Graeme Stuart Murty is a professional football coach and former player. He made 437 appearances in the Football League and Premier League, playing for York City, Charlton Athletic and Southampton. Though born in Saltburn, North Yorkshire, Murty qualified for Scotland through his family who were Scottish, won four full caps. Murty joined Rangers as a development squad coach in 2016, he was twice placed in caretaker charge of the Rangers first team during 2017, was subsequently full-time manager from December 2017 to April 2018. Murty was born in North Yorkshire and attended Nunthorpe School, he joined Middlesbrough's Centre of Excellence after being scouted playing for Marton Juniors, but was released aged 15. Following trials with Aston Villa, Leeds United and Stockport County, Murty joined York City's youth system on a youth training scheme in June 1991, he signed a professional contract on 2 March 1993 and was placed into the first team in the 1993–94 season. On 20 September 1995, he played in their 3–0 victory against Manchester United in the League Cup at Old Trafford.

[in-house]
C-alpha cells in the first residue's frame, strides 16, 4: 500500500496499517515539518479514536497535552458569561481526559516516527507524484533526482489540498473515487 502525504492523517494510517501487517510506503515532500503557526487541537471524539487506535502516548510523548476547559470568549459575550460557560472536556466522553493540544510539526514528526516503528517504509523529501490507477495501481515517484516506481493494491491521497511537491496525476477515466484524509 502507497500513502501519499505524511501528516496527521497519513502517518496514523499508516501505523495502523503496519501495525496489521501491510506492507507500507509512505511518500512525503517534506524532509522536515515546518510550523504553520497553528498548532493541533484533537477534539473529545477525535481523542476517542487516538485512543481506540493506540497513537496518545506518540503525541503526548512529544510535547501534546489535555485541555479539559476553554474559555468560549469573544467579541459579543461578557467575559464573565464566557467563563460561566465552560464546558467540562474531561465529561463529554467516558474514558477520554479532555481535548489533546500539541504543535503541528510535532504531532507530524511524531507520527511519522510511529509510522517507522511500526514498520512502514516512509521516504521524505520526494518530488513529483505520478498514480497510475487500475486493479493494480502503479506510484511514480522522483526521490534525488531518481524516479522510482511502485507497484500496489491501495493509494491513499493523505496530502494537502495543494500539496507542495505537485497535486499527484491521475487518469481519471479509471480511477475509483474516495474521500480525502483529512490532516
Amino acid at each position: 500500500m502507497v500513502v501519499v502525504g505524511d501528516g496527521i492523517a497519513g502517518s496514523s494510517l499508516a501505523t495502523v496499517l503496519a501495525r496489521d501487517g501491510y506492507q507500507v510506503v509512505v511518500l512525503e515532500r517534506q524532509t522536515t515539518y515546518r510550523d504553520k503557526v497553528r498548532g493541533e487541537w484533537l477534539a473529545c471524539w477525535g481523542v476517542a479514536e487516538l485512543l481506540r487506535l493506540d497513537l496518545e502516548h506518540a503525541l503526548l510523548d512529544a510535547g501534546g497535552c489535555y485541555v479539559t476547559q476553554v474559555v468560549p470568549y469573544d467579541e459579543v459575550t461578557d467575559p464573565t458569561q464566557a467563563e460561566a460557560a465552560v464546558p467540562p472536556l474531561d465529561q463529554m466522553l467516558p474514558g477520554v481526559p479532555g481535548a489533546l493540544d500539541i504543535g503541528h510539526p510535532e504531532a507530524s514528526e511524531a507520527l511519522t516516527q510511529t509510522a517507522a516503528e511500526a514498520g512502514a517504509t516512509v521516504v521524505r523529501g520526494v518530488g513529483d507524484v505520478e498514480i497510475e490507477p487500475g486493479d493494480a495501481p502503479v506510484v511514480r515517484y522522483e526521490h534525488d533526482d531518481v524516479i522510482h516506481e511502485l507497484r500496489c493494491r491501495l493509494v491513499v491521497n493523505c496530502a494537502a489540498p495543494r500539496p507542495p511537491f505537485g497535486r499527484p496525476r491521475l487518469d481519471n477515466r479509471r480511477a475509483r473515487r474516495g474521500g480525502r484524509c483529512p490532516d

He scored in York's League Cup victory against Everton. Murty joined Reading on a four-year contract on 6 July 1998 for a £700,000 fee, which at the time was the highest fee paid by Reading and the highest fee received by York, his first few seasons were hampered by injury. However, once clear of injury, he became an integral part of the team, when Phil Parkinson left the club to become manager of Colchester United, Murty was appointed club captain. On 30 April 2006, Murty scored only his second goal, from a penalty, in 280 league and cup appearances when Reading played Queens Park Rangers on the final day of the 2005–06 season, it ensured that Reading reached a record for the second tier of English football. His only previous goal for Reading came against Bristol City in March 2001. On 1 December 2006, Murty signed a new contract to keep him at Reading until the summer of 2008, which meant he would complete 10 years at the club. On 31 March 2008, it was announced that, despite a previous announcement to the contrary, Murty had been awarded a testimonial in recognition of his services to the club, with a proportion of the proceeds going to the Swings and Smiles charity, of which he is a patron.